I’m pausing in my book reading right now to finish reading the talks from the October General Conference before we have the April one in a week. Today I read five talks on my round-trip. One of the talks I read was “Temple Mirrors of Eternity: A Testimony of Family.” It is a very lovely talk, but it made me remember the mirrors at our wedding, and that made me laugh.
In the rooms in LDS temples where marriages are performed there are two mirrors on opposite walls. When mirrors are placed like that and you stand between them you can see an eternity of you going in each direction. It’s a symbol of how the ceremony ties all of our past generations to us, and when you turn around and it ties you to all your future generations. It’s a way to try and visualize eternity.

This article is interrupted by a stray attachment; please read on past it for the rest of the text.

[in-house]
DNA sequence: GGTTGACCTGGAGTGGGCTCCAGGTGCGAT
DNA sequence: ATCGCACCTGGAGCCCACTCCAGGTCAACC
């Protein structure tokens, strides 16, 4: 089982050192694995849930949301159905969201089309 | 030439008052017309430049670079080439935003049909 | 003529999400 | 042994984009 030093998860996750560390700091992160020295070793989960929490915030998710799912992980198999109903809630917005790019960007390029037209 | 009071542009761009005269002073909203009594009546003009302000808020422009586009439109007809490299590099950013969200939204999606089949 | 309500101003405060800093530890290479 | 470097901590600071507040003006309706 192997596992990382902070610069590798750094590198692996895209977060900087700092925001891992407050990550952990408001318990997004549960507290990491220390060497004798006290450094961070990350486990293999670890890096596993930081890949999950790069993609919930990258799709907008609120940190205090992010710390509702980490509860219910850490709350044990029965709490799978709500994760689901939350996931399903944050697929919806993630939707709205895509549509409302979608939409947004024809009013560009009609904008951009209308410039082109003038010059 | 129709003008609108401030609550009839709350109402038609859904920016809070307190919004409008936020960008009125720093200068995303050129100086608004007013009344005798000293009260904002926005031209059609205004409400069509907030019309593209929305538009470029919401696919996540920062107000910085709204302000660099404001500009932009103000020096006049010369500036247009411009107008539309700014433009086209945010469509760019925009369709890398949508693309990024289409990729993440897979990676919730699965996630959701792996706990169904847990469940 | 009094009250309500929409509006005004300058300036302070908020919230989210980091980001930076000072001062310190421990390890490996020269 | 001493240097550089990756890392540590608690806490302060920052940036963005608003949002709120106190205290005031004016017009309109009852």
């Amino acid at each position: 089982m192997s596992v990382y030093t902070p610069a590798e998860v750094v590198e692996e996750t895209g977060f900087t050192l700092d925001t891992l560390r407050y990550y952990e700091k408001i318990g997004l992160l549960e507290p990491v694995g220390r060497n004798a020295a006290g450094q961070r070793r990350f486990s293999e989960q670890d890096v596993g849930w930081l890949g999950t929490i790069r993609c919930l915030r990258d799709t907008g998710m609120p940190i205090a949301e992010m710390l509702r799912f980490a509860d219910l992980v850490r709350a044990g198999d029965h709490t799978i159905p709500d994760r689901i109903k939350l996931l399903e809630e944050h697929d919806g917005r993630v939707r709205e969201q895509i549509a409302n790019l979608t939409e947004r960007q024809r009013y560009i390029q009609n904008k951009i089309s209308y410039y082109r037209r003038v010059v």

At our wedding the officiant asked us to stand between the mirrors and asked if we could see ourselves going on for eternity. Brett, being the honest man that he is, said, “No.” And we couldn’t. There was a beautiful chandelier between our line of sight and the mirror. And lying at that time didn’t seem like a good idea to him. So the officiant had us scoot over a little so the chandelier wasn’t in the way.
Brett also wisely decided that while the officiant was giving us counsel on how to have a happy marriage was not the time to correct me when I whispered to him that he’d never bought me candy (Brett was told to keep writing me notes, bringing me flowers, and buying me candy, and he’d never bought me candy as far as I knew, he had that morning but I didn’t know that yet).
When I see the mirrors in the temple I will always remember our wedding and the view of eternity they provide. But I will also always remember Brett standing there looking straight into a chandelier and honestly saying he couldn’t see himself.